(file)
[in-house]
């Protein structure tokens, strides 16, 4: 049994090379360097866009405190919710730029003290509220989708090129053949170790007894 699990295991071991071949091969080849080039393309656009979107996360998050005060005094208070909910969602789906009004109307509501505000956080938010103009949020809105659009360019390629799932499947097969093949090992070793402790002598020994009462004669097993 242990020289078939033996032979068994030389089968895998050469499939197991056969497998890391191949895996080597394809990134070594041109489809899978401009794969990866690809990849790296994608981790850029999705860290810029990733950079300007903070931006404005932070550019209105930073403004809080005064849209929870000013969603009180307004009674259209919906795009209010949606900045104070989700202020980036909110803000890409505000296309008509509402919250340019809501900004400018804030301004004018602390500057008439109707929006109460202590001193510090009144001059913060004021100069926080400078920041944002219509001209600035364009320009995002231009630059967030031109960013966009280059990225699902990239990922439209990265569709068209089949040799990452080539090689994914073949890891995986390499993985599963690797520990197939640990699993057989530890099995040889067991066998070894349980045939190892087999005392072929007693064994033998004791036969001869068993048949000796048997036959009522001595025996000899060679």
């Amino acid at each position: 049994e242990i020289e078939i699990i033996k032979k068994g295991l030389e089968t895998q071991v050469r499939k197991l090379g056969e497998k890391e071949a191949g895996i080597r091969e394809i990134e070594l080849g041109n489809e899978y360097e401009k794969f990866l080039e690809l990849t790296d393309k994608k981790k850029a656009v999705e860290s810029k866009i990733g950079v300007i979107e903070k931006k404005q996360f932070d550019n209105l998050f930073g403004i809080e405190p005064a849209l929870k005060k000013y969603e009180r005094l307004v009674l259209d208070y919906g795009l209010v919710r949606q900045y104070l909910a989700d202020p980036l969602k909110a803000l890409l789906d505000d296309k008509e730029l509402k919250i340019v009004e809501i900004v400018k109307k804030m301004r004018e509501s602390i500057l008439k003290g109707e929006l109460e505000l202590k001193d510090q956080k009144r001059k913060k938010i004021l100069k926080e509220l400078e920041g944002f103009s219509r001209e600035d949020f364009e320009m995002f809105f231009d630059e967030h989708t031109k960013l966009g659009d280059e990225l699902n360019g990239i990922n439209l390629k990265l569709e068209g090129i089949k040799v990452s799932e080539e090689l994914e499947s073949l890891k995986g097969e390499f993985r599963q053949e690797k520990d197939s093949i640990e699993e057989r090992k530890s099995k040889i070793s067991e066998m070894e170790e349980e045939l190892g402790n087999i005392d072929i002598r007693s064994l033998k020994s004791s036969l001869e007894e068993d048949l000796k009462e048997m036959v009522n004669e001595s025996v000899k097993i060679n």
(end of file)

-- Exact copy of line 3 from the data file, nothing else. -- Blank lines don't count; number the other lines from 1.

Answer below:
């Amino acid at each position: 049994e242990i020289e078939i699990i033996k032979k068994g295991l030389e089968t895998q071991v050469r499939k197991l090379g056969e497998k890391e071949a191949g895996i080597r091969e394809i990134e070594l080849g041109n489809e899978y360097e401009k794969f990866l080039e690809l990849t790296d393309k994608k981790k850029a656009v999705e860290s810029k866009i990733g950079v300007i979107e903070k931006k404005q996360f932070d550019n209105l998050f930073g403004i809080e405190p005064a849209l929870k005060k000013y969603e009180r005094l307004v009674l259209d208070y919906g795009l209010v919710r949606q900045y104070l909910a989700d202020p980036l969602k909110a803000l890409l789906d505000d296309k008509e730029l509402k919250i340019v009004e809501i900004v400018k109307k804030m301004r004018e509501s602390i500057l008439k003290g109707e929006l109460e505000l202590k001193d510090q956080k009144r001059k913060k938010i004021l100069k926080e509220l400078e920041g944002f103009s219509r001209e600035d949020f364009e320009m995002f809105f231009d630059e967030h989708t031109k960013l966009g659009d280059e990225l699902n360019g990239i990922n439209l390629k990265l569709e068209g090129i089949k040799v990452s799932e080539e090689l994914e499947s073949l890891k995986g097969e390499f993985r599963q053949e690797k520990d197939s093949i640990e699993e057989r090992k530890s099995k040889i070793s067991e066998m070894e170790e349980e045939l190892g402790n087999i005392d072929i002598r007693s064994l033998k020994s004791s036969l001869e007894e068993d048949l000796k009462e048997m036959v009522n004669e001595s025996v000899k097993i060679n």